Here's the newest NTD release from Big Orange Studios, a raw, emotional musical effort by singer/songwriter Sam Jones, the director of the Wilco documentary, "I Am Trying To Break Your Heart. Jones enlists a cast of characters from the worlds of rock, punk, and country. "My Front Porches" represents a departure from Jones' past songwriting style and musical leanings and finds Jones sliding comfortably into the roll of master of ceremonies to an eclectic crew of visiting musicians who get together behind the doors of Big Orange. They include Val McCallum, who is currently playing guitar for the Wallflowers, Davey Faragher, the bass player in Elvis Colstello's current band, and Dan McCarrol, the drummer for Aimee Mann, Sheryl Crow, the Grays, and others. The broad scope of style suggests a maturing Jones, while the arrangements and raw recordings show an artist unafraid to reveal the skeletal structure of the studio process.
Here are ten new songs from Jones that still bite lyrically, a mix of urgency and angst. The difference is that these songs are now wrapped in a more worldly and wise package. In the punk rock anthem, "Astronauts in Motion," Jones writes about the demystification of heroes, while also exploring the psychological undercurrent of dementia: "we are astronauts in motion / divorcing our wives and leaving our children / nothing on earth can ever compare / to the feeling of just floating in the air." Even at Jones' most bleak, in "Suit of Lights" he takes responsibility for relationship failure due to self destruction.
But perhaps the most telling lyric comes in the song "Clint Eastwood." Here Jones talks about a love lost, but this is not the standard fare. Jones explores the deeper sense of aloneness that comes with age. "I won't see you in my dreams / it's not the kind of love it seems / you protect yourself from the man I used to be."
Acclaimed songwriter/producer Jon Brion says of "My Front Porches" - "I wish more people were making records like this." And the sad but true fact is that it is getting harder and harder to find an artist willing to experiment and branch out. More often these days music is compartmentalized into commercial genres. In this respect, "My Front Porches" has a lot in common with The Clash's "Sandinista," or Bob Dylan's "Blonde on Blonde," two records hard to categorize, but that stand the test of time.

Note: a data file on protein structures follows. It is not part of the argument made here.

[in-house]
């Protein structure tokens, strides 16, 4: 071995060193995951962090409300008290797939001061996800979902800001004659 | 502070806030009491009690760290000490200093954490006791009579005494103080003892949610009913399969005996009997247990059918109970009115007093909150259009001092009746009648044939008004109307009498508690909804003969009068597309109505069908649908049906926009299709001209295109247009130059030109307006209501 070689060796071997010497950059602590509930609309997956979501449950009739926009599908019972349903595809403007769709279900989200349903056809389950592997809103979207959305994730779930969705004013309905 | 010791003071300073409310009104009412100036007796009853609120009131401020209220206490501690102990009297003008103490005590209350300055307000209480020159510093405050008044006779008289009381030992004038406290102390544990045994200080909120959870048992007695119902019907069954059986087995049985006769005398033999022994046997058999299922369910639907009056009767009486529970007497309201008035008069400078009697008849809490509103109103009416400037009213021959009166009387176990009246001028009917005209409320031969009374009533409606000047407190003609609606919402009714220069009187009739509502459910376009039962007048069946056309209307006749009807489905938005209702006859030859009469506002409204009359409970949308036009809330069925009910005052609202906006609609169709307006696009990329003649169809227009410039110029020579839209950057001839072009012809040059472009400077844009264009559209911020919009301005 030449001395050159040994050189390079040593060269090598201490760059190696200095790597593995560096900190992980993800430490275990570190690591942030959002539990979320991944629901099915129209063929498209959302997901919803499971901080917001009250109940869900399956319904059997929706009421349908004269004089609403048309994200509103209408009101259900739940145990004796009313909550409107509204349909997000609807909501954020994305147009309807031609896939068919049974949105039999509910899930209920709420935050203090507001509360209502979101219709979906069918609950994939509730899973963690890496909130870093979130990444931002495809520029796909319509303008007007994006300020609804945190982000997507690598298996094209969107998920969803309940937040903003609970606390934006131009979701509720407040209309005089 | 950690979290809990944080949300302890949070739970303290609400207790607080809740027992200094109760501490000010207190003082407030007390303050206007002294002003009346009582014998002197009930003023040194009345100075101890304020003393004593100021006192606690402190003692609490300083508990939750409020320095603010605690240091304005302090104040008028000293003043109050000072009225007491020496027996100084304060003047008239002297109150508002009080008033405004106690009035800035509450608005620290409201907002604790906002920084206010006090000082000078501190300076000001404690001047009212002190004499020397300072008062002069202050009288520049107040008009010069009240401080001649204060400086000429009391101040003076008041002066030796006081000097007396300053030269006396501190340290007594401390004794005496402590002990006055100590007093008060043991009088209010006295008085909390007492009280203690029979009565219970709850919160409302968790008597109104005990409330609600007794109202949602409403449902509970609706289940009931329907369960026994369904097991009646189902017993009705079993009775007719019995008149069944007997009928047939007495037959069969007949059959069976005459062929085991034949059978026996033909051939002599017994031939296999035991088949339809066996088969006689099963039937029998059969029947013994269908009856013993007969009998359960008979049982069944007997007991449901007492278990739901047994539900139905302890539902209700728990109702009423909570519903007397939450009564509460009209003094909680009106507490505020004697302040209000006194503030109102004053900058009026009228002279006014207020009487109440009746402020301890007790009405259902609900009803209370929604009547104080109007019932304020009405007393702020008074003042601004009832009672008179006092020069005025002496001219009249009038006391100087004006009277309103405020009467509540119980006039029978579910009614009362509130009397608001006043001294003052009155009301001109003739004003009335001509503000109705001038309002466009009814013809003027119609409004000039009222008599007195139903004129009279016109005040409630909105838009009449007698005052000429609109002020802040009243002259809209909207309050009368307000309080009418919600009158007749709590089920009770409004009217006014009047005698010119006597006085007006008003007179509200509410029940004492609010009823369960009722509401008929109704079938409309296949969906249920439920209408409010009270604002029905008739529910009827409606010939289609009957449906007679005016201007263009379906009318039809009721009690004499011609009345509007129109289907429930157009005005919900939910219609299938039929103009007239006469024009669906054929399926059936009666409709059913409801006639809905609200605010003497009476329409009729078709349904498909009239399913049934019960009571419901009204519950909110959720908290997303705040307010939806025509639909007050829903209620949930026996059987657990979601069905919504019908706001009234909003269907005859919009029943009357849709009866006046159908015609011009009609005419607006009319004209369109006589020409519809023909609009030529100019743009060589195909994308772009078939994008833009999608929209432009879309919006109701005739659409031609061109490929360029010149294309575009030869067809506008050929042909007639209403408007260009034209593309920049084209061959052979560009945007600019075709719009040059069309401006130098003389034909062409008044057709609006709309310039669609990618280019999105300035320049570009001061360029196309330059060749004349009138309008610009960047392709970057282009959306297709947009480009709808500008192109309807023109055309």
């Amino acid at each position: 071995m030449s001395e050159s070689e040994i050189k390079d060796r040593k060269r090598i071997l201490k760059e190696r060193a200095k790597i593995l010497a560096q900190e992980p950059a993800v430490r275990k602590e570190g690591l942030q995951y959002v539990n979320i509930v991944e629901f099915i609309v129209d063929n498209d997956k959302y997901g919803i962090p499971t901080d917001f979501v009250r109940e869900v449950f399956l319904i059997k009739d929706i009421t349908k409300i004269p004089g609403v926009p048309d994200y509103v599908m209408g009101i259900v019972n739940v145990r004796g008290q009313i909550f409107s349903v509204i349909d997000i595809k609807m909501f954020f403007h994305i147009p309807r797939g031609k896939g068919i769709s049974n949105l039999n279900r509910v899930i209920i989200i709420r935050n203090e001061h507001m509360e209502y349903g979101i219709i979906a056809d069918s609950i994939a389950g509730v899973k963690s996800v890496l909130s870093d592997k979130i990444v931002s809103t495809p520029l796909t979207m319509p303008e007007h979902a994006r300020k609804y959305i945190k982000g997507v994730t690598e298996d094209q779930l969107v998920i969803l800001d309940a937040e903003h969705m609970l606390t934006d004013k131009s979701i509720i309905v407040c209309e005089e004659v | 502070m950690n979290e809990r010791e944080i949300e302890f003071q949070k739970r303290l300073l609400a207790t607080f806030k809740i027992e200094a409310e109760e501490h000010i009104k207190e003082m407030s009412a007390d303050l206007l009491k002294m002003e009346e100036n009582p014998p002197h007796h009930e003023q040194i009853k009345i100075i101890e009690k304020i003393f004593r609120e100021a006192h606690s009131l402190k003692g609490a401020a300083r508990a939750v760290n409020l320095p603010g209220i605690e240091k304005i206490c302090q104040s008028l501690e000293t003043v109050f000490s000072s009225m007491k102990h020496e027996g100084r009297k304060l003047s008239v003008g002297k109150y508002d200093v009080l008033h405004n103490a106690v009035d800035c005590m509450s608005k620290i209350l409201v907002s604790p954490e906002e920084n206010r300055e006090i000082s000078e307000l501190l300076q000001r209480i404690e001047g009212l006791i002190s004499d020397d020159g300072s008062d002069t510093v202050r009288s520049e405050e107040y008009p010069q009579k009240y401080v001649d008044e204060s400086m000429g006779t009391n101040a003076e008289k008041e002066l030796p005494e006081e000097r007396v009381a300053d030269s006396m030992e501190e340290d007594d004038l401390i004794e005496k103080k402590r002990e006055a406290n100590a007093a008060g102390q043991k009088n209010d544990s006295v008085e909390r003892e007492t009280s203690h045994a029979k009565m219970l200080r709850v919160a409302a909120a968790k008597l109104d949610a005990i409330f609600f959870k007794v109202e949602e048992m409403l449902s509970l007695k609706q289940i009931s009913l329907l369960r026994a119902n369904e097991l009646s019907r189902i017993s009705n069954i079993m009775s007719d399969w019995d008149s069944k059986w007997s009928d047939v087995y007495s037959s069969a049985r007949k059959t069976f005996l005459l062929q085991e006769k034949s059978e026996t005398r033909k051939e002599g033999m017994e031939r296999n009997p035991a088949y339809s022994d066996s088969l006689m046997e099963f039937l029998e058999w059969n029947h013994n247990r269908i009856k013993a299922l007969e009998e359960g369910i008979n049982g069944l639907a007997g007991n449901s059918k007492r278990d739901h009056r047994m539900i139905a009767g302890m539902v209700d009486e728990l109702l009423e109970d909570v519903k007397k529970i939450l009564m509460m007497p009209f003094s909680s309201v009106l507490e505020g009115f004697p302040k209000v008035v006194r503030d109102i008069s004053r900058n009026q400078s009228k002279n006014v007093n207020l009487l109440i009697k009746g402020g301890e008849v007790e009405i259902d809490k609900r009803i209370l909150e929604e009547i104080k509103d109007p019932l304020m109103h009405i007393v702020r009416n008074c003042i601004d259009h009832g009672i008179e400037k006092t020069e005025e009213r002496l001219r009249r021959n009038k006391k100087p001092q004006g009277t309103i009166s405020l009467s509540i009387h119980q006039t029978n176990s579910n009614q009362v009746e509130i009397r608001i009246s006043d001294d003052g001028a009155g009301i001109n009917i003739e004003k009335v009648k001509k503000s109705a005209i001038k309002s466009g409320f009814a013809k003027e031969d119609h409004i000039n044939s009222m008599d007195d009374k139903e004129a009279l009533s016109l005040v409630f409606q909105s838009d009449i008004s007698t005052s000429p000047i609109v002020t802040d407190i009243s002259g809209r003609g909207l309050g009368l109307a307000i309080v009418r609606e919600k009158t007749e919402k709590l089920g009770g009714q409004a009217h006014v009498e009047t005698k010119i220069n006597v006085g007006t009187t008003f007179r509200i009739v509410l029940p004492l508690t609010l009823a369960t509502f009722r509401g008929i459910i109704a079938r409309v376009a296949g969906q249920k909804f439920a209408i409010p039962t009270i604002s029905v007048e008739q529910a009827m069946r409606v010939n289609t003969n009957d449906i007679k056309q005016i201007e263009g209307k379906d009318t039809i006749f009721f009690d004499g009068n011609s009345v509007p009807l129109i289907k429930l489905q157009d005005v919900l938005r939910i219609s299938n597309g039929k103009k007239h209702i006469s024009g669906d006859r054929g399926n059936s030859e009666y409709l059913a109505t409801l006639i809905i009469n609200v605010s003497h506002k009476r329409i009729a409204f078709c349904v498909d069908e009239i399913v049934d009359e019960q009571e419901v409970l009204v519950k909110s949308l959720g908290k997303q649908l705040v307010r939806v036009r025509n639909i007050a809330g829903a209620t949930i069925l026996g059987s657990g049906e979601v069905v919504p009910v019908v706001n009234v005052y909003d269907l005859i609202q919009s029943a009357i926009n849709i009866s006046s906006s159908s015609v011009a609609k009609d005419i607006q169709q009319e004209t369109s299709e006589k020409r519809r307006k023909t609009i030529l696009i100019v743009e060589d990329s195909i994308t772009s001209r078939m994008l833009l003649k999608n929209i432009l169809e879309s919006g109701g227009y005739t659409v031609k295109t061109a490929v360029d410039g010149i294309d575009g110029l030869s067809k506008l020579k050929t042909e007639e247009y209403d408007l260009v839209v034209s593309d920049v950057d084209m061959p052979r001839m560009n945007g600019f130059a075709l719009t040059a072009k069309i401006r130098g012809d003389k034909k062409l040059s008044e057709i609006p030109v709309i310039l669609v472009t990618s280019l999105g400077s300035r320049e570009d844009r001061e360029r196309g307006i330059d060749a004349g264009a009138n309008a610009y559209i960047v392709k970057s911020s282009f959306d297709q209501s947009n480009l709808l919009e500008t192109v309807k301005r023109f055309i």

The entire patchwork of American music represented on this record is stitched together by Jones's distinctive voice and lyrical stance. At times raw, desperate, and weary, Jones conveys his tall tales with honesty and earnestness.
The addition of new instruments to the rock mix, such as trumpet, violin, vibes, banjo, calliope, and Wurlitzer organ was a conscious choice by Jones when starting this project, in the hopes that it would broaden his songwriting. The result is clearly a success, with "Smile/Frown" reminiscent of vintage Bacharach, "Lemonade Parade" swirling with carnival mystery, "Tujunga" slow-rocking like Crazy Horse, and "Nervous System" and "Suit of Lights" bursting with "Pet Sounds" exuberance.
The recording process ranges from full multi-track studio work to live-to-two-track recording on "Hard to Love," and "Freeway." This process allows for more immediacy and exuberance, and lets the music be uncontrolled, and free.
Jones has not lost his urge to rock, and "Astronauts," "Hopped Up Bastard," and "Tujunga" bear witness to a rock history that is linked to classic artists like Neil Young and the Rolling Stones, but owes more debt to punk rock heroes the Clash, Pavement, and the Replacements.
To say his songwriting on this record is ambitious is an understatement. From the arrangements to the production to the mysterious and raw sonic landscapes, this record has a lot in common with both "The White Album," and "the Basement Tapes."
"My Front Porches" is true to its title, a record you can sit down and spend an evening with, slapping bugs and drinking slow.